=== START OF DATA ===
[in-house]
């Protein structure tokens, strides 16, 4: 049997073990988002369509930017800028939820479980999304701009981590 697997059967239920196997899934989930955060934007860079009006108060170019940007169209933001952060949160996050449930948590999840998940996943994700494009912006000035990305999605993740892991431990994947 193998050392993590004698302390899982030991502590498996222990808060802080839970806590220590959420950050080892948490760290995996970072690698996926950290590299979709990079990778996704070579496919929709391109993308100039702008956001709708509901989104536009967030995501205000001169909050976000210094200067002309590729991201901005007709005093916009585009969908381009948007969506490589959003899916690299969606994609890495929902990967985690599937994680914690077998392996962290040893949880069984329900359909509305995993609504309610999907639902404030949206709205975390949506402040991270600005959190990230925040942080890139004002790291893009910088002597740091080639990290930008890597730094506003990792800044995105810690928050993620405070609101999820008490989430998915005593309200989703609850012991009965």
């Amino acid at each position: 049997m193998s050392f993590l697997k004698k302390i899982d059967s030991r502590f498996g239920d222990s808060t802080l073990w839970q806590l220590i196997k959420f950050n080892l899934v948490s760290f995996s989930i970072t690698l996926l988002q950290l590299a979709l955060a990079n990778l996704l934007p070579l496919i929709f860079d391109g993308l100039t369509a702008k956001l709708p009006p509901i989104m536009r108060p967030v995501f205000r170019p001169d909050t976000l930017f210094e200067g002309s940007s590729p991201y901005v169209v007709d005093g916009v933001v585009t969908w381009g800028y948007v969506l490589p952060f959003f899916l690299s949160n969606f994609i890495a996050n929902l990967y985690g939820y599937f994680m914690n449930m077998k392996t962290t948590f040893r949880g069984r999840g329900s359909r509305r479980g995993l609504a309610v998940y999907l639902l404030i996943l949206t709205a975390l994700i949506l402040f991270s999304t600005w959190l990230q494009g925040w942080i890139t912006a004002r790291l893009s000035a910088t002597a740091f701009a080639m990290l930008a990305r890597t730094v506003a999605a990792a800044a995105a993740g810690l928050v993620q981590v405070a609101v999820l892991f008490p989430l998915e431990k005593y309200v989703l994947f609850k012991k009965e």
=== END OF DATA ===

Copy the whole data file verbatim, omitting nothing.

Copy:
[in-house]
């Protein structure tokens, strides 16, 4: 049997073990988002369509930017800028939820479980999304701009981590 697997059967239920196997899934989930955060934007860079009006108060170019940007169209933001952060949160996050449930948590999840998940996943994700494009912006000035990305999605993740892991431990994947 193998050392993590004698302390899982030991502590498996222990808060802080839970806590220590959420950050080892948490760290995996970072690698996926950290590299979709990079990778996704070579496919929709391109993308100039702008956001709708509901989104536009967030995501205000001169909050976000210094200067002309590729991201901005007709005093916009585009969908381009948007969506490589959003899916690299969606994609890495929902990967985690599937994680914690077998392996962290040893949880069984329900359909509305995993609504309610999907639902404030949206709205975390949506402040991270600005959190990230925040942080890139004002790291893009910088002597740091080639990290930008890597730094506003990792800044995105810690928050993620405070609101999820008490989430998915005593309200989703609850012991009965």
């Amino acid at each position: 049997m193998s050392f993590l697997k004698k302390i899982d059967s030991r502590f498996g239920d222990s808060t802080l073990w839970q806590l220590i196997k959420f950050n080892l899934v948490s760290f995996s989930i970072t690698l996926l988002q950290l590299a979709l955060a990079n990778l996704l934007p070579l496919i929709f860079d391109g993308l100039t369509a702008k956001l709708p009006p509901i989104m536009r108060p967030v995501f205000r170019p001169d909050t976000l930017f210094e200067g002309s940007s590729p991201y901005v169209v007709d005093g916009v933001v585009t969908w381009g800028y948007v969506l490589p952060f959003f899916l690299s949160n969606f994609i890495a996050n929902l990967y985690g939820y599937f994680m914690n449930m077998k392996t962290t948590f040893r949880g069984r999840g329900s359909r509305r479980g995993l609504a309610v998940y999907l639902l404030i996943l949206t709205a975390l994700i949506l402040f991270s999304t600005w959190l990230q494009g925040w942080i890139t912006a004002r790291l893009s000035a910088t002597a740091f701009a080639m990290l930008a990305r890597t730094v506003a999605a990792a800044a995105a993740g810690l928050v993620q981590v405070a609101v999820l892991f008490p989430l998915e431990k005593y309200v989703l994947f609850k012991k009965e």